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Nearly half of adults would save into a fund for later life care

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Written by: Emma Lunn
11/07/2019
Five in 10 (48 per cent) people would be happy save into a fund for care bills – if unused cash could be left to family when they die.

A contingency fund is the most popular option for funding later life care, according to research by AIG Life.

The insurer put forward six suggestions for funding social care, and found that saving into a special fund, which could be left to loved ones, was the most popular option with survey respondents.

The other options were: paying more income tax, paying a social care tax after a certain age, paying more tax on assets or property, increasing the retirement age, and selling property once you reach a certain age.

Selling homes to fund care was the least popular option – just 20 per cent of people said that would be an acceptable way to fund social care, with 52 per cent saying this option was unacceptable.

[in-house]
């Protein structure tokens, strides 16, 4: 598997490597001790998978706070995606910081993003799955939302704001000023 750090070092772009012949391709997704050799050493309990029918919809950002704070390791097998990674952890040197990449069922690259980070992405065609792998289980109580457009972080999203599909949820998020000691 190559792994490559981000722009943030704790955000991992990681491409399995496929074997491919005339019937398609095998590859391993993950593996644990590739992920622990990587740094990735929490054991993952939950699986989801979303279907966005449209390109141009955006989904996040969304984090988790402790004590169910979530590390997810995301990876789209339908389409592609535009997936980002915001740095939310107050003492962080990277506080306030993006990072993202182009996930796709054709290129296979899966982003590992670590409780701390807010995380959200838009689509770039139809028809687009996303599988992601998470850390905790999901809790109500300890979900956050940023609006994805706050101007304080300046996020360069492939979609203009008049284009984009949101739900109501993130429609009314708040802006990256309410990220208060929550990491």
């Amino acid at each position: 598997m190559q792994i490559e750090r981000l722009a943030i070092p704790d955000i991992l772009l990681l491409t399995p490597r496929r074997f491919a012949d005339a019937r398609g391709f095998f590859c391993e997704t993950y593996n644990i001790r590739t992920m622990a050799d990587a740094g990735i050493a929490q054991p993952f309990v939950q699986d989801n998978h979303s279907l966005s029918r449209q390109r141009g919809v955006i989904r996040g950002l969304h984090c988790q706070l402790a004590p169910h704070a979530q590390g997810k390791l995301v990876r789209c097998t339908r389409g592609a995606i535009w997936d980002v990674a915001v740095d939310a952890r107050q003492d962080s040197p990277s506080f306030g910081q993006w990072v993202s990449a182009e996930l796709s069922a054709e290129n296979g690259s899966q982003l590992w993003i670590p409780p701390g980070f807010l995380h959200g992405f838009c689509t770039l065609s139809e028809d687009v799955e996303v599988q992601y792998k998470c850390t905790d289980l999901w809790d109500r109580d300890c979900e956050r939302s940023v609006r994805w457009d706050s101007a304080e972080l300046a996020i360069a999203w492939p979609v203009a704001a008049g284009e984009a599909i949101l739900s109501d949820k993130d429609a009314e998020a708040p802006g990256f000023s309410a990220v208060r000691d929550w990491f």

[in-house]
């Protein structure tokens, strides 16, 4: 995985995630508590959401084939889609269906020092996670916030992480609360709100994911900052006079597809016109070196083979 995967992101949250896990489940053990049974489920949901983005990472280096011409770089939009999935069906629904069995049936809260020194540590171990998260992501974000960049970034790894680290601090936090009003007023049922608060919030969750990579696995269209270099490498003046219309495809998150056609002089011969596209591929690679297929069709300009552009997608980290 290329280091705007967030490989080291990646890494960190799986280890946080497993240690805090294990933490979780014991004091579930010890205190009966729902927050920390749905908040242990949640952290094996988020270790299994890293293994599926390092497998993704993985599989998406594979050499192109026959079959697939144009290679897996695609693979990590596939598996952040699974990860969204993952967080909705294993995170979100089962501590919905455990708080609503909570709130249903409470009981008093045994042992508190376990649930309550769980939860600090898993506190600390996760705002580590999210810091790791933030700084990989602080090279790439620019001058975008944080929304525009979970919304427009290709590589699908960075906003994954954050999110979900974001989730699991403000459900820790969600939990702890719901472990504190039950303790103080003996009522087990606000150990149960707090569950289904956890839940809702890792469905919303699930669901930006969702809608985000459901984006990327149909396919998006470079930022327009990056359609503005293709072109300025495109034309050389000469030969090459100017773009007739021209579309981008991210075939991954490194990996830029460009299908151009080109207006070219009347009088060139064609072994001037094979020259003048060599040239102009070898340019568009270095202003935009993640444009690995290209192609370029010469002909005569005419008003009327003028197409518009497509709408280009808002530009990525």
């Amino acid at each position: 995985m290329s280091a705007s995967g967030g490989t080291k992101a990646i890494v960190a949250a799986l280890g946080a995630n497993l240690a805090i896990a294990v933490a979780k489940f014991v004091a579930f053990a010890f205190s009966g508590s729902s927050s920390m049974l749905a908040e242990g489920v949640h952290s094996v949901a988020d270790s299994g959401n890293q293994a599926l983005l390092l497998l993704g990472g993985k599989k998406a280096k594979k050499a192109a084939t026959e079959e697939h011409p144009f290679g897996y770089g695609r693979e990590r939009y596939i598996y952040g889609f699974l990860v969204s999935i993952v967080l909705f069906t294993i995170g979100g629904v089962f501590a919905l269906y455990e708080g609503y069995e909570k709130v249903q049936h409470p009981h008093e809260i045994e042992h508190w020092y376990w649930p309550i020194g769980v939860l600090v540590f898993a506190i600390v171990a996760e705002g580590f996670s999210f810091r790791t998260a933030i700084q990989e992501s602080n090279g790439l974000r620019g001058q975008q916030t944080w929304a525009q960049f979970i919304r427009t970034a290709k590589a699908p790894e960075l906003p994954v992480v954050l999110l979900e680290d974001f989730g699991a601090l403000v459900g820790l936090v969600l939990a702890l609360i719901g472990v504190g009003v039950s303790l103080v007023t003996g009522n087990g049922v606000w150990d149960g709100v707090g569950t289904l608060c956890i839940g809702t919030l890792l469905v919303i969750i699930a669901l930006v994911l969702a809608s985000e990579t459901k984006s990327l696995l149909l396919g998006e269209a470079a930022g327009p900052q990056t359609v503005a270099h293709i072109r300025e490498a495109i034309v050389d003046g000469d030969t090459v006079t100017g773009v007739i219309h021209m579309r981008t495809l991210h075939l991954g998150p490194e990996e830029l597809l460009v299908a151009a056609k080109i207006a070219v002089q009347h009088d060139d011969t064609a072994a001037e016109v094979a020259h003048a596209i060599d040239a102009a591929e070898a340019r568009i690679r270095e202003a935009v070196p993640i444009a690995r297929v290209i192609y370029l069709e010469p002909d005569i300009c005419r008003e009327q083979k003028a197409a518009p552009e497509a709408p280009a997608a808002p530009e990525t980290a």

AIG’s research shows adults accept they will need some form of care in later life – just 11 per cent are confident they will not need any support in old age and on average people expect they will need either care at home or in a care home after reaching the age of 76.

About a third (31 per cent) said the current threshold of £23,250 in savings over which anyone with more has to pay for local authority care is about right, while 42 per cent backed the current system for NHS funding of social care and support.

Alison Esson, propositions manager at AIG Life, said: “People are realistic about the potential need for help in later life and recognise that as they get older, they may need some form of care with the average age for help seen as 76.

“Increasingly people are living longer and more people will see their 100th birthday over the coming decades, which is likely to mean more demand for care, even if it’s a little help each week to look after you in your home.

“People accept that funding for more social care will have to come from somewhere and that they may have to provide the money in some form. However, it is a debate that has a long way to run.”

 

 

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